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Re: Packaging EMBOSS and data for EMBOSS

Le Sat, Apr 28, 2007 at 07:27:44PM +0200, Steffen Moeller a écrit :
> On Saturday 28 April 2007 15:56:40 Andreas Tille wrote:
> > On Sat, 28 Apr 2007, Charles Plessy wrote:
> [...]
> > > I think that with a size of ~ 3 Mo it is intersting to provide mirbase
> > > from within Debian, but definitely this scheme is not valid for bigger
> > > sizes. The human genome is definitely to be packaged as a wrapper, but
> > > where to put the cutoff?
> >
> > Well, this might trigger the discussion about a data repository for Debian
> > that pops up every six months on debian-devel mailing list.
> >
> > > Lastly, as all of this takes some space, I also wonder if it is
> > > acceptable by policy to have the heavy data under something like
> > > /usr/share/bioinformatics, in order to let sysadmins dedicate a
> > > partition to this.
> One of the many projects I once started is a script to download the databases 
> for me. Hence, much like the MS fonts, the script should be in Debian but the 
> data not. We'd end up with well-described paths for the data but would not 
> spam Debian with too many large packages.
> With respect to the suggested subfolder I think that this should be come a 
> paramter of the script. /var/lib for those with recently bought computers 
> from the local discounter and tons of disk space working at home, those with 
> a network wil decide for something shared.

Hi Andreas and Steffen,

For the particular case of mirbase, there is a release every quarter
aproximately. I think that it makes it suitable for being directly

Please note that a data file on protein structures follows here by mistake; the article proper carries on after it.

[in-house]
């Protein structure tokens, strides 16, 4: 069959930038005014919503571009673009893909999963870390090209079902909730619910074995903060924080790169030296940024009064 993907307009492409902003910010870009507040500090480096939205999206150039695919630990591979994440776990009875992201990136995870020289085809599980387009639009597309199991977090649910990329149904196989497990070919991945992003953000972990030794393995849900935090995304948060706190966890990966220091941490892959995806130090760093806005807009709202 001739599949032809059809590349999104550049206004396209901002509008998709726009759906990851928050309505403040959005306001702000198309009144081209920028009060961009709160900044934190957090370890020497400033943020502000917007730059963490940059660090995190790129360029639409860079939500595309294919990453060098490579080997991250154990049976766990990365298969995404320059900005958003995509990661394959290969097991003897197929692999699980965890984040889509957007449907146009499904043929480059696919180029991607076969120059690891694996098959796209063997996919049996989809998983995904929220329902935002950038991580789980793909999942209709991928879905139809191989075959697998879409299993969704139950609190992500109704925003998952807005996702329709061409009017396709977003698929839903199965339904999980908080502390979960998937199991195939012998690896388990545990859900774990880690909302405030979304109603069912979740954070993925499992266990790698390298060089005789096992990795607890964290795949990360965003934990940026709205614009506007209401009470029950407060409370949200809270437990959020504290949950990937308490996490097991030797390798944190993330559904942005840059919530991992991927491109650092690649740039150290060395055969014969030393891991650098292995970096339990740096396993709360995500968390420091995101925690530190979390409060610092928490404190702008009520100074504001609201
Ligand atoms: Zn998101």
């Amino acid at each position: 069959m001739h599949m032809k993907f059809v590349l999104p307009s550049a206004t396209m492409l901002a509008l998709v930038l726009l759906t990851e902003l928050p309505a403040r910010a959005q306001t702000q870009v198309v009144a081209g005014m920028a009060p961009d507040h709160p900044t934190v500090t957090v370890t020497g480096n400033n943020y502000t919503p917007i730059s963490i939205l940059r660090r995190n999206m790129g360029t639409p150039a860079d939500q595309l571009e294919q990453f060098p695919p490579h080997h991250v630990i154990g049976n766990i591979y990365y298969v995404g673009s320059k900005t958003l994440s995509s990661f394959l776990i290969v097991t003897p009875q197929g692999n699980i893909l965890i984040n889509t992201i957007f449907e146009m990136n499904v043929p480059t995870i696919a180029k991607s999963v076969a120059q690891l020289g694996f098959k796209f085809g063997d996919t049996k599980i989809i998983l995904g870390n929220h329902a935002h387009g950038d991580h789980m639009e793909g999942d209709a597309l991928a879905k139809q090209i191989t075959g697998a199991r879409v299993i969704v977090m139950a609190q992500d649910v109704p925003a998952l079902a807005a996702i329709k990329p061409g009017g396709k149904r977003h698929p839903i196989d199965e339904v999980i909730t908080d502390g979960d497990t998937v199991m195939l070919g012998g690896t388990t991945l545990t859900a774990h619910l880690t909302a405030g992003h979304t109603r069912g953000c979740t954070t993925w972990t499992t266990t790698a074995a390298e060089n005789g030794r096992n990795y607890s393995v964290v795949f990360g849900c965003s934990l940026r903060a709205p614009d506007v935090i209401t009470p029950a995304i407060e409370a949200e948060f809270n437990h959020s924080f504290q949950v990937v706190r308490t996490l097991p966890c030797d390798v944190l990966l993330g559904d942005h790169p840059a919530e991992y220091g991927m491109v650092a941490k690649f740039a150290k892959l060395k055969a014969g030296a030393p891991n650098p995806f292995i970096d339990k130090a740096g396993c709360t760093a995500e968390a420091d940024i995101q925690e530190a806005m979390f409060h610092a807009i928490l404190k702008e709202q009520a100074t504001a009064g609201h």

packaged, and in therory, the data should go to /usr/share as it is
shareable and static.

But on the other hand, if the idea of having a common folder of sequence
databases is accepted, it would be a bit stupid to keep small databases
in /usr/share for the sake of it, separtating them from big genomes
which would go in /var/somewhere. But the problem is that there is no
/var/share, although it could be cool to have a nfs- or samba-mountable
folder in local networks, from which people using modern OSes could
access the data when they do not need a dedicated server to run the

Alternatively, and similarly to java-package, we could have
some wrappers which would produce .deb pacakges from freshly downloaded
genomes. In that case /usr/share/genomics-or-whatever would be a good
target again.

Lastly, if we make enough progressees, maybe we can try to re-contact
Bill Pearson and ask him if he reconsiders his decision about not
distributing FASTA in Debian...


Have a nice day,

Charles Plessy
Wako, Saitama, Japan

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